Saturday, May 7, 2011

Benedict XVI , the Pathologies of Faith and Reason and Christian Liberal Arts Education

Samuel Gregg is an intelligent and articulate interpreter of Catholic theology, especially moral theology and economics. He has a very good article entitled "Benedict XVI: In No One's Shadow" in the American Spectator.

He discusses Benedict's reform of the banalities of the post-Vatican II liturgy and the fast-improving relations with the Eastern Orthodox Churches before turning to Benedict's analysis of what is wrong with the Western world. He articulates concisely and precisely some ideas I have clumsily tried to express about Benedict's importance as a prophet to late modernity. He writes:

"But above all, Benedict has -- from his pontificate's very beginning -- gone to the heart of the rot within the West, a disease which may be described as pathologies of faith and reason.

In this regard, Benedict's famous 2006 Regensburg address may go down as one of the 21st century's most important speeches, comparable to Alexander Solzhenitsyn's 1978 Harvard Address in terms of its accuracy in identifying some of the West's inner demons.

Most people think about the Regensburg lecture in terms of some Muslims' reaction to Benedict's citation of a 14th century Byzantine emperor. That, however, is to miss Regensburg's essence. It was really about the West.

Christianity, Benedict argued at Regensburg, integrated Biblical faith, Greek philosophy, and Roman law, thereby creating the "foundation of what can rightly be called Europe." This suggests that any weakening of this integration of faith and reason would mean the West would start losing its distinctive identity. In short, a West without a Christianity that integrates faith and reason is no longer the West.

Today, Benedict added, we see what happens when faith and reason are torn asunder. Reason is reduced to scientism and ideologies of progress, thereby rending reasoned discussion of anything beyond the empirical impossible. Faith dissolves into sentimental humanitarianism, an equally inadequate basis for rational reflection. Neither of these emaciated facsimiles of their originals can provide any coherent response to the great questions pondered by every human being: "Who am I?" "Where did I come from?" "Where am I going?"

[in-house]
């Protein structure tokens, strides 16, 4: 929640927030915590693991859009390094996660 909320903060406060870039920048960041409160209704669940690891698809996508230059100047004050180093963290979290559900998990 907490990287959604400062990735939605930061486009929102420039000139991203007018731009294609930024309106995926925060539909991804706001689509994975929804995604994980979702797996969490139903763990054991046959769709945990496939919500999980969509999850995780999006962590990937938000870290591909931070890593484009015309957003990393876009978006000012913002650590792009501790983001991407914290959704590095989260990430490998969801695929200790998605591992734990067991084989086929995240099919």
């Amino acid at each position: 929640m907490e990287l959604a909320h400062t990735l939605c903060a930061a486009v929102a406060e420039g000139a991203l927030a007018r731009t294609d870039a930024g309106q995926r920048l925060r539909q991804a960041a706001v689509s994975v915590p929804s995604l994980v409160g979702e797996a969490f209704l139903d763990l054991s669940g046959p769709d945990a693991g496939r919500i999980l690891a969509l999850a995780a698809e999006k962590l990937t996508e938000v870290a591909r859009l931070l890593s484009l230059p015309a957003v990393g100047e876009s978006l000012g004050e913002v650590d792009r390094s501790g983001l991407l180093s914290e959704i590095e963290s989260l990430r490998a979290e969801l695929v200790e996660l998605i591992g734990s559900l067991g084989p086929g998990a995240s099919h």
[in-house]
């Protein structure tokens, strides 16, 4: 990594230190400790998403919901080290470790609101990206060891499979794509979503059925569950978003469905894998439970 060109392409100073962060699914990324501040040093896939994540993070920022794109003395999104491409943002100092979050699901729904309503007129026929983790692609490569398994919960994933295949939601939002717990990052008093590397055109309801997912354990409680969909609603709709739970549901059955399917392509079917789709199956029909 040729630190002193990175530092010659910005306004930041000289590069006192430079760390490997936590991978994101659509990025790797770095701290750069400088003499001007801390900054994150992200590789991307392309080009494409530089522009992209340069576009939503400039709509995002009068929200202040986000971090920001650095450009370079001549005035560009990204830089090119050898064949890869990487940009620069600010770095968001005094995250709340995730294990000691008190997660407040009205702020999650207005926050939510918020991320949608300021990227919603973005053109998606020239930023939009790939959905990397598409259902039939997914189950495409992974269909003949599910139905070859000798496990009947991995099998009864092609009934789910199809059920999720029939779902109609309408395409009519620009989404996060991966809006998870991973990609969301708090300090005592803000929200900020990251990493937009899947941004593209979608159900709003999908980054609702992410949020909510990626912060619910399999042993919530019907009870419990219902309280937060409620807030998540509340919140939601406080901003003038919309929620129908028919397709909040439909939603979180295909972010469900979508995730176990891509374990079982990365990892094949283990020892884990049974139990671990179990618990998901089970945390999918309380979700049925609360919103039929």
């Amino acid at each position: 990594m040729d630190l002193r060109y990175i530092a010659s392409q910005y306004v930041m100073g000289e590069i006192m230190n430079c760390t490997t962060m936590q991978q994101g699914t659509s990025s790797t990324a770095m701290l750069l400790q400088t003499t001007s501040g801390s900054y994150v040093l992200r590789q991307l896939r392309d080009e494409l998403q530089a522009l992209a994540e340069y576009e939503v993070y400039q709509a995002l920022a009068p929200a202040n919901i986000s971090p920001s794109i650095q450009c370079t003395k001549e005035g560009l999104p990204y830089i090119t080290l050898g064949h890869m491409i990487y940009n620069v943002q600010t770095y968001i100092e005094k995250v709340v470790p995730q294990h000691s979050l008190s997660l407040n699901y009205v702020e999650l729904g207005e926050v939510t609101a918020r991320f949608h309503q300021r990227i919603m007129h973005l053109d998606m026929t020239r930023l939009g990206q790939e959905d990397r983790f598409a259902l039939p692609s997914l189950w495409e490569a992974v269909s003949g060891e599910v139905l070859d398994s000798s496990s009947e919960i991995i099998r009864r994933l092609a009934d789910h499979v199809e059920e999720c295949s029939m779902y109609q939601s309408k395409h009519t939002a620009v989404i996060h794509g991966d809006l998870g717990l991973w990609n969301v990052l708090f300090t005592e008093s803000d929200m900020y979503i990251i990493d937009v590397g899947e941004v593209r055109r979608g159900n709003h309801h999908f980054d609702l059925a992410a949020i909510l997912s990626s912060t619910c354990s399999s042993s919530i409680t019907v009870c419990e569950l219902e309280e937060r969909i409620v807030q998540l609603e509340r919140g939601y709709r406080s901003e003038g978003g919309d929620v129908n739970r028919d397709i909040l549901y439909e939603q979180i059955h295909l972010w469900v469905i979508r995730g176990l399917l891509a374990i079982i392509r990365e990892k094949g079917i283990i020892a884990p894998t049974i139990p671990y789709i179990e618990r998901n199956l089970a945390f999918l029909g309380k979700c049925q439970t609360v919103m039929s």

So what's the way back? To Benedict's mind, it involves affirming that what he recently called creative reason lies at the origin of everything.

As Benedict explained one week before he beatified his predecessor: "We are faced with the ultimate alternative that is at stake in the dispute between faith and unbelief: are irrationality, lack of freedom and pure chance the origin of everything, or are reason, freedom and love at the origin of being? Does the primacy belong to unreason or to reason? This is what everything hinges upon in the final analysis."

Read it all here. I totally agree with Gregg's analysis of the Regensburg Address and I have made the exact same argument about it in a recently published chapter in a book.

I especially like his use of the phrase "integration of faith and reason" to describe the cultural origins of Europe in Greek philosophy, Biblical faith and Roman law. This phrase "the integration of faith and reason" is often used in a banal and empty manner in Christian liberal arts colleges. One can never be quite sure what is meant by it and it can easily degenerate into little more than a marketing slogan. But Benedict gives it some specific form and content.

What if this definition of integrating faith and reason were to be taken seriously in Christian liberal arts education? What if the liberal arts curriculum were to be organized around this motif as the center? What if the goal of a liberal arts curriculum were to become conversant with Greek philosophy, Biblical faith and Roman law and how they shaped Christendom and then how modernity has declined and both philosophy and law decayed because of modernity's rejection of the Biblical basis of the Christian West?

This would make Christian university education decisively different from the secular version on offer in the decadent, late modern universities. It would revolutionize the teaching of literature, the natural sciences, the social sciences and history, as well as philosophy and theology. It would produce citizens of a Christian culture who were equipped to see through the modern pathologies of faith and reason and ready to be real salt and light in a dying culture. Could Evangelicals liberal arts colleges, with an assist from this scholar-pope, dream of being that radical and that counter-cultural? Do we have the faith to follow Christ when all around us God is being dismissed as out-dated and unnecessary? Can we as faculty and our students make a reasoned and articulate case for creative reason (the Logos of John 1) as the origin and meaning of everything?

Well, why not?

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